Striking the fore topgallant


This is the second squaresail from the top on the foremast. You start by squaring the yard, pivoting it so it is athwartships; this is optional, but it makes for a fairer lead for the halyard. Then you slack off the sheets of the royal, which is above the topgallant, and which otherwise helps support the topgallant. Then you ease the topgallant halyard while simultaneously hauling on its clewlines, making the yard slide down 14 feet or so until it comes to rest in its lifts, just above the top of the topmast. Then you ease the topgallant sheets and continue to take up on the clewlines, pulling the bottom corners of the sail up to the yard ends. Then you take up on the buntlines to cinch up the belly of the sail, and make sure all lines are properly snugged and belayed before ascending the ratlines (I won’t even go into the challenge of traversing futtock shrouds), laying out on the yard (basically walking a tightrope sideways) and leaning way over the yard, belly down, to pull the sail up, bit by bit, to furl it. Then you lash it to the yard, still balancing on the footropes, and all the while the ship’s roll is slinging you back and forth on maybe a 30-foot arc. When you are done aloft, you get to climb all the way back down to coil the several hundred feet of rope you have left strewn about the deck. And that is just for one sail.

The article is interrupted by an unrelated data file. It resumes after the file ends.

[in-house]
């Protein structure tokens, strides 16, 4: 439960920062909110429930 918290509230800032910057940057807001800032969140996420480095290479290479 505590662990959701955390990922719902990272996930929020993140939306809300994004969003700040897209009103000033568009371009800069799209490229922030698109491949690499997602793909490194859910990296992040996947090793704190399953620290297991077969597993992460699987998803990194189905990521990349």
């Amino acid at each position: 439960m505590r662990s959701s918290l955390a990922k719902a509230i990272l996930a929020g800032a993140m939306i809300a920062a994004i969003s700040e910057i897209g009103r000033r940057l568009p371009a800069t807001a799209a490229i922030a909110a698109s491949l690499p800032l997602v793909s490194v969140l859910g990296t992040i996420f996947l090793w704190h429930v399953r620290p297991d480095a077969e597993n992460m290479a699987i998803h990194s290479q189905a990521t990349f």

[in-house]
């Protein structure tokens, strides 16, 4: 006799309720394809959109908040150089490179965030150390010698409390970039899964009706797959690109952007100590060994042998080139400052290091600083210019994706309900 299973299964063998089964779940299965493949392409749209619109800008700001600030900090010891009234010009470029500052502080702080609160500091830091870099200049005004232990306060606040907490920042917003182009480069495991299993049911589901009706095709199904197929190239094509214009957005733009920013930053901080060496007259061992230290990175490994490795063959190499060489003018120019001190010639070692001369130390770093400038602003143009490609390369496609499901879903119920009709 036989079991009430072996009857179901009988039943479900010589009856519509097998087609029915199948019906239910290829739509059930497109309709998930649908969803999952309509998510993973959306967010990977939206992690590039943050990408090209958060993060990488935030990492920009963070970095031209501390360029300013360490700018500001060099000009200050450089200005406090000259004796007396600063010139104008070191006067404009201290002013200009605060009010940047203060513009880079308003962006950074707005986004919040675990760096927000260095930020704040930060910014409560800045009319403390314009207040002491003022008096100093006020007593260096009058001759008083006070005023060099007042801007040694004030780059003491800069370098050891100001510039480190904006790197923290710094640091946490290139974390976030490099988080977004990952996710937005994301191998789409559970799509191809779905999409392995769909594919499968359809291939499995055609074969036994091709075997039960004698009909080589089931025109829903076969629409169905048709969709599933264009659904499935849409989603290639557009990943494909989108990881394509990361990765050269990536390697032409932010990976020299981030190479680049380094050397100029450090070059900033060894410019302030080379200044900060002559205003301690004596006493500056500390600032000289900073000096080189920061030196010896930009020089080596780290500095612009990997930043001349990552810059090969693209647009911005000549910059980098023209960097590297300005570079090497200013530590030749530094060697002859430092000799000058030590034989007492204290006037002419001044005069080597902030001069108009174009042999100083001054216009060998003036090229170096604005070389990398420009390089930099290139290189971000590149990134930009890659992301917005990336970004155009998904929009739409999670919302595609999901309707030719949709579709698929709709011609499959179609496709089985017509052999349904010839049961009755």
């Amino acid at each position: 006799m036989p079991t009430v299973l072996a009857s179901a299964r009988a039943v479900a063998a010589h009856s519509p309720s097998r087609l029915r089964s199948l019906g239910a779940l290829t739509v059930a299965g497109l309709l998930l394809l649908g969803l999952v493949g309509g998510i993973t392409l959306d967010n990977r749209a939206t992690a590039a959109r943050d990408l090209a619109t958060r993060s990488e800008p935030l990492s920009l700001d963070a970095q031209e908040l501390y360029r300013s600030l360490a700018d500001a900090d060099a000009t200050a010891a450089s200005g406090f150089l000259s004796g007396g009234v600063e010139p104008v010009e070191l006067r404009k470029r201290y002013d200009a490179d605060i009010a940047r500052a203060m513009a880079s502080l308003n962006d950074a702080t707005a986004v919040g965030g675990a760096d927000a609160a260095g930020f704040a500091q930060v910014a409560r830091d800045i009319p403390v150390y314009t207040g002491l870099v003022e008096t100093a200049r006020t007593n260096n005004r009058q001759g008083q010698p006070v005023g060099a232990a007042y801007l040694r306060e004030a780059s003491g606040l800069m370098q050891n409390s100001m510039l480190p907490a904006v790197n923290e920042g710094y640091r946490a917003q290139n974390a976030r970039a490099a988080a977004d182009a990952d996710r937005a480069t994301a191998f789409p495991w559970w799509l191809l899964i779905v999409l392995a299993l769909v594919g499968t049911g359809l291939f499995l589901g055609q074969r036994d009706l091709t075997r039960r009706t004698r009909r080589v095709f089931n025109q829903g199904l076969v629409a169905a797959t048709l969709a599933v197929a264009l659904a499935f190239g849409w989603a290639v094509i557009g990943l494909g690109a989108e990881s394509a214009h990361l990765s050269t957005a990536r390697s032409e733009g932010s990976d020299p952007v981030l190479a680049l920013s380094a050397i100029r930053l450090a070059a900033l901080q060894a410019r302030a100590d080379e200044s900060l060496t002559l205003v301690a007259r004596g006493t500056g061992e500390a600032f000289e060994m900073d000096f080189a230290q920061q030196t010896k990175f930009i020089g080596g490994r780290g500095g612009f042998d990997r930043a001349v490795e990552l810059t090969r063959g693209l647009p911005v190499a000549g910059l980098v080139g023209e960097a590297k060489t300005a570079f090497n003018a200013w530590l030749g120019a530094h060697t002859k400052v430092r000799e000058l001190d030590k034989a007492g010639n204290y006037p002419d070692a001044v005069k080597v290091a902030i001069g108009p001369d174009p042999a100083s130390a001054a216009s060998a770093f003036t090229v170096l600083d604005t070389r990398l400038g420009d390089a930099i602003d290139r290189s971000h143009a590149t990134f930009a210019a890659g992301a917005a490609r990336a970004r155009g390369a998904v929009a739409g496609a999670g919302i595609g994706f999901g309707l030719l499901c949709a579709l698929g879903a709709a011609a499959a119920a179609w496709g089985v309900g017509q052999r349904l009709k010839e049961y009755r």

By Ocean Navigator